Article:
Businessman Chris Kirubi has received an additional Sh348 million as part of his staggered payment following the sale of his BIC stationery, lighters and shavers franchise to French multinational Société BIC, which owns the brand.
Mr Kirubi, through his manufacturing unit Haco Industries Kenya Limited, was paid an initial Sh703 million in the deal which was completed on December 31, 2018.
Société BIC later announced that Haco was entitled to an additional deferred payment amounting to €9.9 million (Sh1.2 billion) over three years, raising the total compensation to nearly Sh2 billion.
The conglomerate paid Haco €2.4 million (Sh309 million) last year and another €2.7 million (Sh348 million) in the half year ended June, according to a trading update.
“An additional amount of 2.7 million euros related to the acquisition of Haco Industries Kenya has been disbursed in the first half 2020,” BIC said in the disclosure.
The delayed payments have seen Mr Kirubi benefit from the weakening of the Kenyan shilling, resulting in receipt of larger amounts as measured in the local currency.
The shilling has depreciated about 10 percent to trade at 128 units against the euro since the start of 2019.
Cumulative payouts to Mr Kirubi now stand at Sh1.3 billion, with the remaining balance of Sh610 million expected by the end of next year.
Once all the payments are in, Mr Kirubi’s profit in the deal will stand at more than Sh600 million, representing the premium on the value of assets transferred to the French multinational.
The businessman earlier told the Business Daily that the deferred payment was due to the capital commitments Haco had already made in the BIC business by the time the transaction was completed on December 31, 2018.
Société BIC took over manufacturing facilities in Kenya and distribution of stationery, lighters, and shavers in East Africa, with Haco retaining ownership of the properties which it has leased to the French firm.
The multinational launched the facility, which serves as its office and production hub for East Africa, on March 11, 2019. BIC says the move to take over its franchise from Haco led to strong sales growth last year.
“In the Middle-East and Africa region, the performance was driven by a successful change in route-to-market in East Africa, thanks to the transfer of Haco Industries’ manufacturing and distribution activities, which led to a double-digit increase in net sales in the region,” the company said without giving figures.
BIC has taken loans of €2.77 million (Sh355 million) from local banks to fund the Kenyan subsidiary’s working capital. The multinational says the Kenyan unit employs more than 200 people.
The sale of the BIC division left Haco to trade in the home care and hair care line of businesses whose brands include Sosoft fabric softener and Miadi shampoo.
The multinational acquired Haco’s semi-automated production plant located in Kasarani, Nairobi as part of the transaction which the Kenyan firm said would give it an opportunity to diversify and grow in the regional markets.
The deal brought to an end 40 years of Haco’s BIC franchise that saw it manufacture and sell branded stationery, lighters and shavers.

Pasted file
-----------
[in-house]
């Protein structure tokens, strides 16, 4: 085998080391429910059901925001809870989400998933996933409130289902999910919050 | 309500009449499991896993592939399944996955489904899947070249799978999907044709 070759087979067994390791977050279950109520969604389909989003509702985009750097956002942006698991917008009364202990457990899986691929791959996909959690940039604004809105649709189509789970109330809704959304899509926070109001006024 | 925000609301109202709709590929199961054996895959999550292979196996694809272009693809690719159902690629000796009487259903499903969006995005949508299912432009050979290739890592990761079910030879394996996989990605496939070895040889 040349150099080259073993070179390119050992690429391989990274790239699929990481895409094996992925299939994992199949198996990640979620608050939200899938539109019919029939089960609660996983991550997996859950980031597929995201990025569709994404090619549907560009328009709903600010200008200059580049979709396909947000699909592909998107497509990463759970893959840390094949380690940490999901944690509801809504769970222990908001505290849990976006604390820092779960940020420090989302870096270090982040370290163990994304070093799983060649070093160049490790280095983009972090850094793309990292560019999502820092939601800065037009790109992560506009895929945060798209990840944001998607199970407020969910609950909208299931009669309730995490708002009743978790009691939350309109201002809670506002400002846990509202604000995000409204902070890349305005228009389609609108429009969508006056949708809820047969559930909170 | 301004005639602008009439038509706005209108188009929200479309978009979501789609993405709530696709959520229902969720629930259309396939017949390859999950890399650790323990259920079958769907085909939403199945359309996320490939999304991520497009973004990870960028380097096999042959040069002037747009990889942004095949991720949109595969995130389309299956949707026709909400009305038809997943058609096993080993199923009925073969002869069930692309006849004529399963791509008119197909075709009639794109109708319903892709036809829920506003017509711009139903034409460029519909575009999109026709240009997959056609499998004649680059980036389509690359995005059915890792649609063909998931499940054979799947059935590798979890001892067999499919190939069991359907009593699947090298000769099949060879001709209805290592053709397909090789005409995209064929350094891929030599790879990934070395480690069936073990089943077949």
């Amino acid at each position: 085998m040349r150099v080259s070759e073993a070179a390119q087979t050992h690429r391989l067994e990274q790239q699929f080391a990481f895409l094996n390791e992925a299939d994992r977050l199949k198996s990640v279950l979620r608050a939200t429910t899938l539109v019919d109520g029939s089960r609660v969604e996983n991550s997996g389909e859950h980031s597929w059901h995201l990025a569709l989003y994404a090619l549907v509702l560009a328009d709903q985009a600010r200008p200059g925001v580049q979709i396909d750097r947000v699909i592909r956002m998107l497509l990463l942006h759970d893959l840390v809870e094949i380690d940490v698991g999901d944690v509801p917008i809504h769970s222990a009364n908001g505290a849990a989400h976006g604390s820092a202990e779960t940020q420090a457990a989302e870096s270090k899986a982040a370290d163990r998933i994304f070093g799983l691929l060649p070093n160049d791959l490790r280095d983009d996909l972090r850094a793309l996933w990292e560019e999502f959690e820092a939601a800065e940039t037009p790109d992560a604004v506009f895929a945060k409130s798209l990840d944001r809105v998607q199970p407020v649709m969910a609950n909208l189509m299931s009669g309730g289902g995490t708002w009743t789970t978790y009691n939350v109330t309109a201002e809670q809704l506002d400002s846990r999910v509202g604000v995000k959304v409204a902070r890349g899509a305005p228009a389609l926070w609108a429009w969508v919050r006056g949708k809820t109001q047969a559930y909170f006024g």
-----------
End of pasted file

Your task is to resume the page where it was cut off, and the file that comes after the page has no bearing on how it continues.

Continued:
The transaction adds to the emerging trend in the retail and fast-moving consumer goods sector where multinationals squeeze out local franchises by buying them out or forcing them into joint ventures.
Such moves have been seen to arise from the desire to take a bigger chunk of profits as well as enforce standards, including pricing, marketing and customer service.
Fashion retailer Deacons East Africa, for instance, suffered a major revenue setback after it relinquished its key Woolworths and Mr Price franchises to the South Africa-based owners.
The BIC buyout took away one of Haco’s major revenue lines, with the BIC brand of pens having the largest market share in the regional stationery industry.
BIC said the transaction was in line with its continued growth strategy in Africa, with the multinational attracted by a positive outlook for the stationery market.
“This is a tremendous opportunity to strengthen BIC’s position in one of the most promising markets for BIC products in the world,” the multinational said in an earlier statement referencing the deal with Haco.
“We estimate the regional stationery market to be around 1.5 billion units annually and growing mid to high single-digit.”
Besides their high quality, sales of BIC pens have been helped by strong relationships with large customers, including companies that order branded units.
The deal with BIC followed Mr Kirubi’s move to regain full control of Haco with the buyback of the 51 percent stake he had sold to Johannesburg-based Tiger Brands.
In June 2008, he sold the stake in the firm to Tiger Brands for more than Sh300 million and bought it all back after the partners disagreed over the company’s strategic direction.
Mr Kirubi has in recent years concentrated his wealth in Nairobi Securities Exchange-listed Centum Investment Company in which he plans to acquire an additional 20 percent stake at an estimated cost of Sh2.7 billion.
This will boost his ownership in Centum to nearly 50 percent, cementing his control at the company whose stock trades at a major discount to its net assets.